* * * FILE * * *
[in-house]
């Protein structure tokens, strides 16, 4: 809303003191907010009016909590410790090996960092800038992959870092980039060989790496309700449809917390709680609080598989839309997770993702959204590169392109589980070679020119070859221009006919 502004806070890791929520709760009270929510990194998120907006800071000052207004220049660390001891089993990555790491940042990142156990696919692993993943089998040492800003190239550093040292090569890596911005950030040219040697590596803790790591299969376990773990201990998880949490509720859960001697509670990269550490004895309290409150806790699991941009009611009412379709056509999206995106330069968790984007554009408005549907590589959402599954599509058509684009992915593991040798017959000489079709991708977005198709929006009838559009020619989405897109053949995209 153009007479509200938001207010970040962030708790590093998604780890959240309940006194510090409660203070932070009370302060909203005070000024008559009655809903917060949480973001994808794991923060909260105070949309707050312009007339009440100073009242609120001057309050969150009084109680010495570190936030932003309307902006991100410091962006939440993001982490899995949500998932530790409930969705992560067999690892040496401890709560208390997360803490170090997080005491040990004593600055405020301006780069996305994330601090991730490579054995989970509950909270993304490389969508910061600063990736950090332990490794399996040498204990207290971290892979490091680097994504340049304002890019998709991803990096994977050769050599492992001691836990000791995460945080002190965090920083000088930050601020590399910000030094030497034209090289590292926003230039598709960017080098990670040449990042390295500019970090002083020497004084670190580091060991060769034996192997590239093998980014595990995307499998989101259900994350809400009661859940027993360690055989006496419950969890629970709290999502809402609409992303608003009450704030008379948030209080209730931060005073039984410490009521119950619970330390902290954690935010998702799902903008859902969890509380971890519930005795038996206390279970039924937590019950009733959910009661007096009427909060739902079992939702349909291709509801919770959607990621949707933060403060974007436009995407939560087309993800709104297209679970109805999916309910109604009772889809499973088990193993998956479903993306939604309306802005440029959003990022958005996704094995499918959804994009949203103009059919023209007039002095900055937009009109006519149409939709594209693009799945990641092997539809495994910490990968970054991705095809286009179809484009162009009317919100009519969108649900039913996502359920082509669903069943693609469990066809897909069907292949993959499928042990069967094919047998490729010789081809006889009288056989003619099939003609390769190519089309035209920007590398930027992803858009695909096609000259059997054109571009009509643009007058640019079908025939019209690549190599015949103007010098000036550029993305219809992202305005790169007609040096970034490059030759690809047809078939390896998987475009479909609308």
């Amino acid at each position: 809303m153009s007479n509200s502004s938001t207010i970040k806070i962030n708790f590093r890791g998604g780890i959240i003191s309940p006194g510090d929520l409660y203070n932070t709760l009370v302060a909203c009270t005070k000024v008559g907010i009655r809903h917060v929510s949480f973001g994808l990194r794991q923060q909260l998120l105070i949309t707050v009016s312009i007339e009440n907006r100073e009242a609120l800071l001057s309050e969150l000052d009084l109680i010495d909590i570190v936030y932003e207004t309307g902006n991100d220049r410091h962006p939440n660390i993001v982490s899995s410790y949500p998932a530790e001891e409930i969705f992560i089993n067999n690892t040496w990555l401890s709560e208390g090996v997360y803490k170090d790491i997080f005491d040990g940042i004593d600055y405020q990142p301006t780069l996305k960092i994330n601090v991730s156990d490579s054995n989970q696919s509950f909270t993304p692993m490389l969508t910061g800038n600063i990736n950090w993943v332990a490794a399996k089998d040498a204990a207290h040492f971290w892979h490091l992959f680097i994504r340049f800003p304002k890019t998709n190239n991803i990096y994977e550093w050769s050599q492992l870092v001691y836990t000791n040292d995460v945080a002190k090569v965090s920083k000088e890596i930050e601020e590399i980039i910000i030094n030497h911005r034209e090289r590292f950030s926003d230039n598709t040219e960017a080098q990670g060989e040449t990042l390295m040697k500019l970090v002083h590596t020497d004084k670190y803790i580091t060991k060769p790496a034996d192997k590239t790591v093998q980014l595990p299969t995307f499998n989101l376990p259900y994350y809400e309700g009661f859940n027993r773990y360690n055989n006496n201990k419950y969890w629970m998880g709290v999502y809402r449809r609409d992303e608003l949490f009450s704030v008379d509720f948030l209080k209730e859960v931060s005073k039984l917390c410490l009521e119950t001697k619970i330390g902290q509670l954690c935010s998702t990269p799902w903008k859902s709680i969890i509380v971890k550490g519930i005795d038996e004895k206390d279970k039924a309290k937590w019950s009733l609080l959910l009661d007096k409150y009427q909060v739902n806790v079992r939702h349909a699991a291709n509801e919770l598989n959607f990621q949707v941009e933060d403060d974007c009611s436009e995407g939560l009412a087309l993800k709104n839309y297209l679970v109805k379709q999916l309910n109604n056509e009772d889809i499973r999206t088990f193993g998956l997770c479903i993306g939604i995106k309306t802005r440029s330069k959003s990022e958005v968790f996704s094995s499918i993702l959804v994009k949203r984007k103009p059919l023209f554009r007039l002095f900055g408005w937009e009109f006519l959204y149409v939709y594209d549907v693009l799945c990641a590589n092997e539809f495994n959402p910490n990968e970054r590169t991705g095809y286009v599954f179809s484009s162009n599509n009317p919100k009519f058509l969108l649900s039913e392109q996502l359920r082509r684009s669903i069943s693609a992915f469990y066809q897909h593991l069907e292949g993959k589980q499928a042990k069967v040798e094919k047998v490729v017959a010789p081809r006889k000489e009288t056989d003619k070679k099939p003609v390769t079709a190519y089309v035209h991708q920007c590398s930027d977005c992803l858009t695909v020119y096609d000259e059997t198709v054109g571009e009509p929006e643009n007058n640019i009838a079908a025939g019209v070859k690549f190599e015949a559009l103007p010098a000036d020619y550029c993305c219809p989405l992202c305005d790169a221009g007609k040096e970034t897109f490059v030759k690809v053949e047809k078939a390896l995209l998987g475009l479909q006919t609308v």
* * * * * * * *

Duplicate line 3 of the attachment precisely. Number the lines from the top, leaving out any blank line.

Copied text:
């Amino acid at each position: 809303m153009s007479n509200s502004s938001t207010i970040k806070i962030n708790f590093r890791g998604g780890i959240i003191s309940p006194g510090d929520l409660y203070n932070t709760l009370v302060a909203c009270t005070k000024v008559g907010i009655r809903h917060v929510s949480f973001g994808l990194r794991q923060q909260l998120l105070i949309t707050v009016s312009i007339e009440n907006r100073e009242a609120l800071l001057s309050e969150l000052d009084l109680i010495d909590i570190v936030y932003e207004t309307g902006n991100d220049r410091h962006p939440n660390i993001v982490s899995s410790y949500p998932a530790e001891e409930i969705f992560i089993n067999n690892t040496w990555l401890s709560e208390g090996v997360y803490k170090d790491i997080f005491d040990g940042i004593d600055y405020q990142p301006t780069l996305k960092i994330n601090v991730s156990d490579s054995n989970q696919s509950f909270t993304p692993m490389l969508t910061g800038n600063i990736n950090w993943v332990a490794a399996k089998d040498a204990a207290h040492f971290w892979h490091l992959f680097i994504r340049f800003p304002k890019t998709n190239n991803i990096y994977e550093w050769s050599q492992l870092v001691y836990t000791n040292d995460v945080a002190k090569v965090s920083k000088e890596i930050e601020e590399i980039i910000i030094n030497h911005r034209e090289r590292f950030s926003d230039n598709t040219e960017a080098q990670g060989e040449t990042l390295m040697k500019l970090v002083h590596t020497d004084k670190y803790i580091t060991k060769p790496a034996d192997k590239t790591v093998q980014l595990p299969t995307f499998n989101l376990p259900y994350y809400e309700g009661f859940n027993r773990y360690n055989n006496n201990k419950y969890w629970m998880g709290v999502y809402r449809r609409d992303e608003l949490f009450s704030v008379d509720f948030l209080k209730e859960v931060s005073k039984l917390c410490l009521e119950t001697k619970i330390g902290q509670l954690c935010s998702t990269p799902w903008k859902s709680i969890i509380v971890k550490g519930i005795d038996e004895k206390d279970k039924a309290k937590w019950s009733l609080l959910l009661d007096k409150y009427q909060v739902n806790v079992r939702h349909a699991a291709n509801e919770l598989n959607f990621q949707v941009e933060d403060d974007c009611s436009e995407g939560l009412a087309l993800k709104n839309y297209l679970v109805k379709q999916l309910n109604n056509e009772d889809i499973r999206t088990f193993g998956l997770c479903i993306g939604i995106k309306t802005r440029s330069k959003s990022e958005v968790f996704s094995s499918i993702l959804v994009k949203r984007k103009p059919l023209f554009r007039l002095f900055g408005w937009e009109f006519l959204y149409v939709y594209d549907v693009l799945c990641a590589n092997e539809f495994n959402p910490n990968e970054r590169t991705g095809y286009v599954f179809s484009s162009n599509n009317p919100k009519f058509l969108l649900s039913e392109q996502l359920r082509r684009s669903i069943s693609a992915f469990y066809q897909h593991l069907e292949g993959k589980q499928a042990k069967v040798e094919k047998v490729v017959a010789p081809r006889k000489e009288t056989d003619k070679k099939p003609v390769t079709a190519y089309v035209h991708q920007c590398s930027d977005c992803l858009t695909v020119y096609d000259e059997t198709v054109g571009e009509p929006e643009n007058n640019i009838a079908a025939g019209v070859k690549f190599e015949a559009l103007p010098a000036d020619y550029c993305c219809p989405l992202c305005d790169a221009g007609k040096e970034t897109f490059v030759k690809v053949e047809k078939a390896l995209l998987g475009l479909q006919t609308v």